When Richard Heanue left his career in the fashion industry, he intended to take a few years off. "That lasted three months," he now says with a laugh. Instead of the extended vacation he intended to take, Richard took a booth in one of the new antiques centers in Stamford -- Hiden Galleries.
That was 15 years ago.
He had lived in Hong Kong for many years and now was in New York City during the week, coming out to Pound Ridge on the weekends. Richard had collected for years but when he started selling antiques, he bypassed Asian or American goods, favoring English furnishings, particularly those of the 19th century.
"The 19th century was the British century in the way that the 20th century belonged to America," he says. "There was a volume of furniture which came out of the United Kingdom then. They were still handmaking, filling great warehouses full. Very little was veneered. We didn't have the money in this country to support a domestic furniture industry in the 19th century."
He goes on to explain that, especially after 1830, as the English became more prosperous, they were eating better and getting larger. As both the people and their houses became larger, their furniture evolved to be scaled up in size, which makes it more appropriate for contemporary Americans.
Richard's love for the well-made, clean lines of 19th-century English has never wavered. "It's much cleaner than the European furniture of the period," he says, adding that English "isn't pretty... it's handsome." At the antiques shows he has done in the region, men are always attracted to his booth first.
A case in point is an unusual linen press in his booth. With strong clean lines and beautiful graining, the 54-inch high chest would complement a man's dressing room or add character to a study or library. "I think this piece has had two lives," Richard explains. "The top lifts up and indicates the 19th century. It was most recently a linen press but was probably a daybed originally." Richard has typically made three or four buying trips a year to the UK, scouring the byways of the countryside, mainly in the North: Lincolnshire, Yorkshire, Lancastershire, Somerset and Scotland. He never makes advance reservations for hotel rooms, preferring to let the supply of antiques determine how long he spends in each village he visits.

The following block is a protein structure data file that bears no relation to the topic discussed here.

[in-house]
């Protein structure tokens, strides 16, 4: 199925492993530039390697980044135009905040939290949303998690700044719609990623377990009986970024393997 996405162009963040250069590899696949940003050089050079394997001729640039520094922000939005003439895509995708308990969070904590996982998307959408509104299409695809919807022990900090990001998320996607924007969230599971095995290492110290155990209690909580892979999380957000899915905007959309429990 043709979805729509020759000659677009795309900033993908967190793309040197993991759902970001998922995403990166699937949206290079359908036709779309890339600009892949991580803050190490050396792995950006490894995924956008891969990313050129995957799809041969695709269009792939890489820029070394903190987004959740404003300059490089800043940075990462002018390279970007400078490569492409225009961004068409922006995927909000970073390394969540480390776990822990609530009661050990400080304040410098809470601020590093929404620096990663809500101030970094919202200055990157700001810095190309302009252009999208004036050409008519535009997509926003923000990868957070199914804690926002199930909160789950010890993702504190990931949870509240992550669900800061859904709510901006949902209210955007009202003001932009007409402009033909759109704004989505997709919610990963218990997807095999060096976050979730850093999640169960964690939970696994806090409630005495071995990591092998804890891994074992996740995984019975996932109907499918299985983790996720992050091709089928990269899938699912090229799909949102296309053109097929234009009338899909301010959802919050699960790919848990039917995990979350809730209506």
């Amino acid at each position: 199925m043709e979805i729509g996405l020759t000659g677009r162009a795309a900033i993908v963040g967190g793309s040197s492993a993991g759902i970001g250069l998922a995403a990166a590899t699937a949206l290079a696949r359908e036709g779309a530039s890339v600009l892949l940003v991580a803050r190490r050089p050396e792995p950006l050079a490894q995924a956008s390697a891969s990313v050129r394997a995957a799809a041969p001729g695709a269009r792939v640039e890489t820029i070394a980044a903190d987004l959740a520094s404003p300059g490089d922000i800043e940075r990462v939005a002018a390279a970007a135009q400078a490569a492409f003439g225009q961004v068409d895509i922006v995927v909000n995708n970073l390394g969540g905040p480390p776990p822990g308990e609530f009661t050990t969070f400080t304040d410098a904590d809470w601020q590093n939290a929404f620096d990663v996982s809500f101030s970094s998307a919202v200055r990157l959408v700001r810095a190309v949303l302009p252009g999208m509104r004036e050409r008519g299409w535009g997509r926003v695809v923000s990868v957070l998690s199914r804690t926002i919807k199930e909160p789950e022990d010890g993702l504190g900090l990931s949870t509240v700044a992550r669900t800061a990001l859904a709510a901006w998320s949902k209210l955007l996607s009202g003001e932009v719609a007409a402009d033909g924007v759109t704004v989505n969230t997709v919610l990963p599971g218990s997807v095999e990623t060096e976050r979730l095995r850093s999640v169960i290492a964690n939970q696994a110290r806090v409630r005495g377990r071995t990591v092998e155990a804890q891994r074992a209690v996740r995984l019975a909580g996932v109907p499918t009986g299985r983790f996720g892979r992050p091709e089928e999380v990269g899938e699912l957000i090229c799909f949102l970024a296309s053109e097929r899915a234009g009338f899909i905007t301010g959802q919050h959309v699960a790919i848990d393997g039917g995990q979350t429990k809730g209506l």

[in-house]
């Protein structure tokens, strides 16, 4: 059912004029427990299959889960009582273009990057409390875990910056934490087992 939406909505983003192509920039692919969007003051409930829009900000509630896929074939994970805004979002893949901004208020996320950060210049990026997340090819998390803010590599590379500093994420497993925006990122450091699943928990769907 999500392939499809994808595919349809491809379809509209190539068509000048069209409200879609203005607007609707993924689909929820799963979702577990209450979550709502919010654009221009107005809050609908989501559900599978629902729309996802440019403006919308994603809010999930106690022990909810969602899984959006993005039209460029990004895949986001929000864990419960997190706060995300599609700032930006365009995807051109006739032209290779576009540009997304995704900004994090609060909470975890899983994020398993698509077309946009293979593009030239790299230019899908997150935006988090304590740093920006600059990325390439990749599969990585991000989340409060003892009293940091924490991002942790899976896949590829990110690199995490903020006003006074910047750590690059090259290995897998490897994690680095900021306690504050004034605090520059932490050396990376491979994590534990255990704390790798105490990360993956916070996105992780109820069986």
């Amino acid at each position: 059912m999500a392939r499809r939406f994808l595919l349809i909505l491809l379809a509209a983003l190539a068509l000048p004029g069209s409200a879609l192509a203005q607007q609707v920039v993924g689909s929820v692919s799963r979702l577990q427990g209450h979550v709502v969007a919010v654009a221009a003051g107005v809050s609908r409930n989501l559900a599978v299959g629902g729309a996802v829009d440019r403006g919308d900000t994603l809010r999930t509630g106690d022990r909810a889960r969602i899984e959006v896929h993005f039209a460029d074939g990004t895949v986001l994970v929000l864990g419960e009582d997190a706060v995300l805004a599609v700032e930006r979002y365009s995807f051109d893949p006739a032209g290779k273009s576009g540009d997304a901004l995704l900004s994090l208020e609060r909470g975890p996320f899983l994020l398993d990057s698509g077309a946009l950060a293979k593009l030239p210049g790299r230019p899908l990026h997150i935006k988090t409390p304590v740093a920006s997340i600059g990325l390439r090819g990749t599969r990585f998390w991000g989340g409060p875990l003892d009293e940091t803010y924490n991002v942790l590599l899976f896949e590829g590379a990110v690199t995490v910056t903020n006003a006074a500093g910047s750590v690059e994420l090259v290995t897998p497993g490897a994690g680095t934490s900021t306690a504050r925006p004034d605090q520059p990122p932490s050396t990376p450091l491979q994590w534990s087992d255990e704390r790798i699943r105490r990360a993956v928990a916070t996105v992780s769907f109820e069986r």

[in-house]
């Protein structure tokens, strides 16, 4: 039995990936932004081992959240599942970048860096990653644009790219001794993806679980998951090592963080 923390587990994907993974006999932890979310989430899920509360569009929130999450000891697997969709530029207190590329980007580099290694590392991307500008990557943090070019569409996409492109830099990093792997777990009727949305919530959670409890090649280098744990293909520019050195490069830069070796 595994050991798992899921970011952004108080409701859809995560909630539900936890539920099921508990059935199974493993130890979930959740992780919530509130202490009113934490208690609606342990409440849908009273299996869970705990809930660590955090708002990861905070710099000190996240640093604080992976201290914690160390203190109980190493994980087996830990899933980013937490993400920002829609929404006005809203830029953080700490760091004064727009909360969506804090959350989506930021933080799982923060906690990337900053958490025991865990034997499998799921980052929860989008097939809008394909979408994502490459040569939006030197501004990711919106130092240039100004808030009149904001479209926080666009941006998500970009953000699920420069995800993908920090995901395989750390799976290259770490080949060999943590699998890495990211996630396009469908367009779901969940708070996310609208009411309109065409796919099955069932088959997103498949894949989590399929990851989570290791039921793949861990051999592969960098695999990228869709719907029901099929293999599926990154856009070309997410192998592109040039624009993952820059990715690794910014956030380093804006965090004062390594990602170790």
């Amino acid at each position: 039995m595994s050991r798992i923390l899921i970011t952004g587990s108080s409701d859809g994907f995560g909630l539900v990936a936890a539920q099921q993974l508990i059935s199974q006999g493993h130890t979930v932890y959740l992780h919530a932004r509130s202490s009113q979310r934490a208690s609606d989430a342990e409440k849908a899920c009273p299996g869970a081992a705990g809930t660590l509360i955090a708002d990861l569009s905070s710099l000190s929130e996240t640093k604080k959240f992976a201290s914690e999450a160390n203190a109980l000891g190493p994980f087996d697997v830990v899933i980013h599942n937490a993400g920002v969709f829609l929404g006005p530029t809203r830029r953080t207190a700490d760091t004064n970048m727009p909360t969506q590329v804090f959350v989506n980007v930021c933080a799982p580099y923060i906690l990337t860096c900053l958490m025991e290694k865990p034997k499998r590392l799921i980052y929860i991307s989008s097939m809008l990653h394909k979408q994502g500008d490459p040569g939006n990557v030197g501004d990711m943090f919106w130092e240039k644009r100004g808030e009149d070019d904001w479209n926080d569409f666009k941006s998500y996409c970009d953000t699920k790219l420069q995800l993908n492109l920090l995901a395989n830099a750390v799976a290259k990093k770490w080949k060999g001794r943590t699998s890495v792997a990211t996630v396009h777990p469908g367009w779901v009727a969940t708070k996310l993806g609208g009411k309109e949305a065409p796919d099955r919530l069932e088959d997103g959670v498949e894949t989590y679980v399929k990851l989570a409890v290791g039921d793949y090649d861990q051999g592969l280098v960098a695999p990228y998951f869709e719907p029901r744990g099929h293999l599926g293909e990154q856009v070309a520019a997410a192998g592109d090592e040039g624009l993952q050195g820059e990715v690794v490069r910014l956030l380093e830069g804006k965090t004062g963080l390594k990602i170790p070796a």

He recalls one evening in Scotland when he had worked until late. There was nothing open in the little village except one pub. He went in to ask directions to the closest place to stay for the night. Richard says, "A fellow on the bar went on and on with directions in his best Glaswegian [a Scottish dialect that has a "patter" of slang much like Cockney English]. When he was finally finished, the bartender leaned over and said, 'Do you want a translation?' That was fortunate since I hadn't understood a word he said!"
Among Richard's current Scottish antiques is a small-scale, five-drawer mahogany sideboard. The circa 1840 sideboard with turned legs is "as it was born," Heanue's terminology for furniture that has not seen changes in its purpose or structure.
Along with the difficulty in understanding the thick dialects of the North, Richard said that the other issue in buying antiques from these removed areas of Great Britian is that the pieces are harder to date. "I have a mahogany commode from Jersey. Jersey was so provincial that it is more difficult to date than city furniture. They were behind in their expression of styles."
When asked what advice he would give to a beginning collector or to someone simply looking for an antique, Richard says, "Buy a piece of furniture that you can see in several different rooms. We all move much more often than we once did so you can't buy something that only works in one limited space.
"Most of all, you have to love it! Look at the piece. Look at it some more. Then walk away from it. If you're still thinking about later, go back and buy it."
The 19th century was the British century in the way that the 20th century belonged to America.
Wilcox & Wells Antiques
Hiden dealer #714